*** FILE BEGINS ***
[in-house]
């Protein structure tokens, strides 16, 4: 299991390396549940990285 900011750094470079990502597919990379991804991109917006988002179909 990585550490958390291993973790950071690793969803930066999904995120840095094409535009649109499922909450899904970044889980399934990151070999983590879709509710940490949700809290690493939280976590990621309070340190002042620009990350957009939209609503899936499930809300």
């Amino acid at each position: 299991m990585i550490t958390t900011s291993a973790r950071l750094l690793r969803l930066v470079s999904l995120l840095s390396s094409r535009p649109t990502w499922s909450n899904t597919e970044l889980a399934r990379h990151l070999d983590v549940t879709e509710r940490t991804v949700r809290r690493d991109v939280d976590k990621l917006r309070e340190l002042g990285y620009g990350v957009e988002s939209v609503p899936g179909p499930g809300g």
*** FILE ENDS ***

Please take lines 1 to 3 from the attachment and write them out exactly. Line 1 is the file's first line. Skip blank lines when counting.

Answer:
[in-house]
């Protein structure tokens, strides 16, 4: 299991390396549940990285 900011750094470079990502597919990379991804991109917006988002179909 990585550490958390291993973790950071690793969803930066999904995120840095094409535009649109499922909450899904970044889980399934990151070999983590879709509710940490949700809290690493939280976590990621309070340190002042620009990350957009939209609503899936499930809300």
């Amino acid at each position: 299991m990585i550490t958390t900011s291993a973790r950071l750094l690793r969803l930066v470079s999904l995120l840095s390396s094409r535009p649109t990502w499922s909450n899904t597919e970044l889980a399934r990379h990151l070999d983590v549940t879709e509710r940490t991804v949700r809290r690493d991109v939280d976590k990621l917006r309070e340190l002042g990285y620009g990350v957009e988002s939209v609503p899936g179909p499930g809300g």